Writer Harry Smith stole the show in Labour's debate on health and social care, reducing some delegates to tears as he recounted life before the NHS.
Ahead of a speech by shadow health secretary Andy Burnham, Mr Smith said his childhood was a "barbarous time".
"Rampant poverty and no healthcare were the norm of the Britain of my youth."
In a speech greeted with a standing ovation and widely praised on Twitter, he warned that the UK must "be vigilant" about the NHS.
"I came into this world in the rough and ready year of 1923," Mr Smith said. "I'm from Barnsley, and I can tell you that my childhood, like so many others from that era, was not like an episode from Downton Abbey."
"Instead, it was a barbarous time, it was a bleak time, and it was an uncivilised time, because public health care didn't exist."
Hospitals, doctors and medicine were for "the privileged few, because they were run by profit", he said.
"My memories stretch back almost a hundred years, and if I close my eyes, I can smell the poverty that oozes from the dusty tenement streets of my boyhood," he added.
Mr Smith recalled the "anguished cries" of a woman dying from cancer who could not afford morphine, and how his eldest sister had wasted and died from tuberculosis at the age of ten, and was "dumped nameless into a pauper's pit".
His generation was "galvanised" after the Second World War to become "the tide that raised all boats", and his experiences led him to vote Labour and for the creation of the NHS in 1945.
"My heart is also with the people of the present, who because of welfare cuts and austerity measures are struggling once more to make ends meet, and whose futures I fear for," he added.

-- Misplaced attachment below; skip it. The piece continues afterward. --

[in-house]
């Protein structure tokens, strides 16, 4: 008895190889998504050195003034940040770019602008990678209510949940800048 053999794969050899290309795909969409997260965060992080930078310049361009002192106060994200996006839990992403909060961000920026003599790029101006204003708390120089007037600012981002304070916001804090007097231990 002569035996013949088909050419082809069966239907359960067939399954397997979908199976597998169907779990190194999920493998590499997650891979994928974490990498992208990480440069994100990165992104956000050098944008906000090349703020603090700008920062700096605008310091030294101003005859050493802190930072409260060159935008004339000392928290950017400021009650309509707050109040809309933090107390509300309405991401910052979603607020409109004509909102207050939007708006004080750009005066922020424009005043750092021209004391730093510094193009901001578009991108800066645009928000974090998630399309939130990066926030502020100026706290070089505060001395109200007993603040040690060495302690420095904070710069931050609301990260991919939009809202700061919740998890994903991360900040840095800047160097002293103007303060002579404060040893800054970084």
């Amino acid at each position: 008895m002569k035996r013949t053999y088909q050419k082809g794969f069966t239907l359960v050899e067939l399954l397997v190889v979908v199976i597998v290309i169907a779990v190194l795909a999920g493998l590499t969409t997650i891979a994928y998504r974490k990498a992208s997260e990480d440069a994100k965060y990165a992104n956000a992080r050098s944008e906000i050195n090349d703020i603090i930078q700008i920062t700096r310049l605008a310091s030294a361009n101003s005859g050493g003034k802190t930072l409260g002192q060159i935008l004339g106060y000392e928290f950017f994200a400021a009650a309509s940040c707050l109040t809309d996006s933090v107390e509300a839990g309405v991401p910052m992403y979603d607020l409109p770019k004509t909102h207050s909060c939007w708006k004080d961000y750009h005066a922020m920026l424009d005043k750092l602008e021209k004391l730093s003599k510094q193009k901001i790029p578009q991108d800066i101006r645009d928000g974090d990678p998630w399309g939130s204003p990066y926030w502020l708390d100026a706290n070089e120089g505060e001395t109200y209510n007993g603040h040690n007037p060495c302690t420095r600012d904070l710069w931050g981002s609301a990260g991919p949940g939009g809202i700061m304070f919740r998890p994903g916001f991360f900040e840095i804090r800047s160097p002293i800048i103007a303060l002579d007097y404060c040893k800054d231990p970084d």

"Today, we must be vigilant, we must be vocal, we must demand that the NHS must always remain an institution for the people and by the people."
"We must never ever let the NHS free from our grasp, because if we do, your future will be my past."
Mr Smith's speech, which garnered two standing ovations and an acknowledgement from Mr Burnham, was hailed as a "masterclass" by Labour activist Paul Richards.
"Use of imagery, inversion, triclons, anecdotes, pathos, calls to arms: Harry Smith's address was a speech-writers' masterclass," Mr Richards tweeted.
Steve Hawkes, deputy political editor, of the Sun, tweeted: "91 year-old Harry Smith shows Ed Miliband how to do it - rousing speech (from autocue) that gets delegates on their feet."
The Conservative and Lib Dem coalition government has increased NHS spending each year during the current Parliament and both parties committed in 2010 to the founding values of the NHS that no-one, regardless of income, should be deprived of the best care.